If you’ve ever eaten a cacao bean before it has been treated, you know that many steps must be taken to turn this bitter bean into the sweet treat so many people love. The processes of making chocolate are many, and chocolate lovers know the candy is worth the wait.
The First Steps: Cacao Bean Processing
Cacao beans are found on cacao trees and, when grown in subtropical areas like Central America, these buds are available year-round.
The production process commonly runs as follows:
• Harvesting: Still done by hand, the harvesting process involves cutting cacao pods from the trees without damaging the buds. The beans are then carefully plucked from the moist white pulp of the pods.
• Fermentation: The pulp and beans are then put into a bin or box to ferment, and the beans are stirred gently throughout the process to introduce alcohol into the mix. The fermented liquid then seeps out of holes in the box, leaving just the beans behind.
• Drying: After the cocoa beans are fermented, they must be dried before being shipped or stored. In warm, dry climates, the beans are dried in the sun. In wet, tropical areas, the beans are dried in sheds.
• Roasting: When the beans arrive at a cocoa manufacturing plant, they are extensively tested before going into a roaster for 10 to 35 minutes, allowing the shell of the bean to separate from the kernel. The shells are then winnowed away from the kernel.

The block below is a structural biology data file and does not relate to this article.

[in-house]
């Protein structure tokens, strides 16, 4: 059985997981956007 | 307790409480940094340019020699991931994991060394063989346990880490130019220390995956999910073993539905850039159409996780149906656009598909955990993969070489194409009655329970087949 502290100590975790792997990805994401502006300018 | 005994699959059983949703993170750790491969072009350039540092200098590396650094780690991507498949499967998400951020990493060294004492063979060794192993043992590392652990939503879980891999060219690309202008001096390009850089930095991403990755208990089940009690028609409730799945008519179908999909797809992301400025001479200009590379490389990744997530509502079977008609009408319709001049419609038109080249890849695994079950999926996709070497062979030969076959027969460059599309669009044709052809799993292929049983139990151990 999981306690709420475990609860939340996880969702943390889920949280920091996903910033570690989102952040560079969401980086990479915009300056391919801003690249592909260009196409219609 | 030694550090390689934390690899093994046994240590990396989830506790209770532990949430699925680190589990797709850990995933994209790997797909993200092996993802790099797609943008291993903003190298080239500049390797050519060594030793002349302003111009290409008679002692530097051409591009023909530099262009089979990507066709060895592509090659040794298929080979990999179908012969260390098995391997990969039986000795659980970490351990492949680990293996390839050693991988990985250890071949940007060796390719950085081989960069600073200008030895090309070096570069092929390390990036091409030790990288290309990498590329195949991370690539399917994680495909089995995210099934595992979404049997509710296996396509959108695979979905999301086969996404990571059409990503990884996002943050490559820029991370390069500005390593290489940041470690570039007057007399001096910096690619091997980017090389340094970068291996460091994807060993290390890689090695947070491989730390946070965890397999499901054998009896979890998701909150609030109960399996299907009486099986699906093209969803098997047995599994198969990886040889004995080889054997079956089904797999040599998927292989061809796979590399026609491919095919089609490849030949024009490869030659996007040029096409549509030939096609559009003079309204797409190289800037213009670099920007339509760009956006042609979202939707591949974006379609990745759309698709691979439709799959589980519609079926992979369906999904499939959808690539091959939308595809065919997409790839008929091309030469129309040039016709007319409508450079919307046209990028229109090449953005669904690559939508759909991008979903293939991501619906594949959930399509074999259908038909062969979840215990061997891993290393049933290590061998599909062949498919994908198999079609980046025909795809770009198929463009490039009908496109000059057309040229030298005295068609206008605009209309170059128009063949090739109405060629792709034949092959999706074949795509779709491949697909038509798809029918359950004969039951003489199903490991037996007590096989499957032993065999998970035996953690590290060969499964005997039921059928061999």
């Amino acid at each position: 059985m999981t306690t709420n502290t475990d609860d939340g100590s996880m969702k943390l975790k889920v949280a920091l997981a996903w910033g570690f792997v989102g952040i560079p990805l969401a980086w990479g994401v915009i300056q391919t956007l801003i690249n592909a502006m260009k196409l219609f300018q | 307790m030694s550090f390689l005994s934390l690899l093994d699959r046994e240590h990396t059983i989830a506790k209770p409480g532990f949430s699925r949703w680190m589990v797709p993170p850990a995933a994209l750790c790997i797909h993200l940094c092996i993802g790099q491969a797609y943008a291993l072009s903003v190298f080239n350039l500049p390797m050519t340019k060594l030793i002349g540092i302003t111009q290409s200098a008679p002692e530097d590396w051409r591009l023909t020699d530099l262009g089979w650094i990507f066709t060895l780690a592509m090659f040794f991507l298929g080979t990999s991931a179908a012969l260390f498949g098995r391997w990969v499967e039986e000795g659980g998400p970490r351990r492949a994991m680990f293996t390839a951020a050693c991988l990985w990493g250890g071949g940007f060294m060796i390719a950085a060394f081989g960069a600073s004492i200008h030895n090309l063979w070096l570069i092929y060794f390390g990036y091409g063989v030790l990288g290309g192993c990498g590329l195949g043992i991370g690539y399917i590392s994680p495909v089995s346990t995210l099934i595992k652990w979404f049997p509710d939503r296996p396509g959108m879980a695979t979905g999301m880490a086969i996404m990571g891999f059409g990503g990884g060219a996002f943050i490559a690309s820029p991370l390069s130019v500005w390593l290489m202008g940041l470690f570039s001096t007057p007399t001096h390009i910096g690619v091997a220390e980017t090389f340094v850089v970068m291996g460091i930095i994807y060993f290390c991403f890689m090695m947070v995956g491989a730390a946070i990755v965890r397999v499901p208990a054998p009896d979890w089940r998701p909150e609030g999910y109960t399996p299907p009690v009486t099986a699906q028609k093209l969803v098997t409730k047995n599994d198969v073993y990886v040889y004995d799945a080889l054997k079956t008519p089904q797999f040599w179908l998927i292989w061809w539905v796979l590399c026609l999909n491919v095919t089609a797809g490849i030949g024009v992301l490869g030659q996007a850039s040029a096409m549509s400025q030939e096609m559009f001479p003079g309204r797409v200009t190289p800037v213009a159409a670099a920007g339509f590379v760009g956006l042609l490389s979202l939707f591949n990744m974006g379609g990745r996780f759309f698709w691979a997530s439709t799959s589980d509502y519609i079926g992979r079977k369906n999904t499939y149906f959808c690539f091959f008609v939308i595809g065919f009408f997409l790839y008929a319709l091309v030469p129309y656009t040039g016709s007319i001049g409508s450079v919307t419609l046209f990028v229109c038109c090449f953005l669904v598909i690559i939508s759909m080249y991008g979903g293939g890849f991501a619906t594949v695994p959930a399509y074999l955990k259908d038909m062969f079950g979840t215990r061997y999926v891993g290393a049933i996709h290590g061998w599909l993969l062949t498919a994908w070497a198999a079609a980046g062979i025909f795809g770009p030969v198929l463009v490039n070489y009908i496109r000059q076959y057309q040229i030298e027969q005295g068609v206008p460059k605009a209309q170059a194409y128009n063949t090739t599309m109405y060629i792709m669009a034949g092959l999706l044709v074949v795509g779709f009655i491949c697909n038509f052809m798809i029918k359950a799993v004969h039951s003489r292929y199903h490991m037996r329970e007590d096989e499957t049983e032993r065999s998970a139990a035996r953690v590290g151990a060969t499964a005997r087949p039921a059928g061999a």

• Grinding: Cocoa nibs are then ground to liquefy the cocoa butter inside, producing chocolate liquor, the liquid used in making chocolate products. Cocoa butter is then mixed with the chocolate liquor in varying ratios to make different cocoa tastes.
Manufacturing Chocolate to be Eaten
In the final processes of making chocolate, cocoa liquor is mixed with cocoa butter and sugar. The percentage of each of these ingredients present in the mixture will determine the variety of the chocolate, such as milk or bittersweet.
For milk chocolate, condensed or powdered milk is added. Other chocolate makers add vanilla or a number of secret ingredients to develop their distinct flavors.
After the ingredients are put together, conching takes place–meaning a special machine will massage the chocolate mixture to blend it and make it smooth.
Finally, tempering takes place. This controlled heating and cooling process allows cocoa butter molecules to solidify correctly, which prevents the butter from separating from the mixture.
After reaching this stage, chocolate bars or beverages with chocolate can be made as people around the world are enjoying chocolate.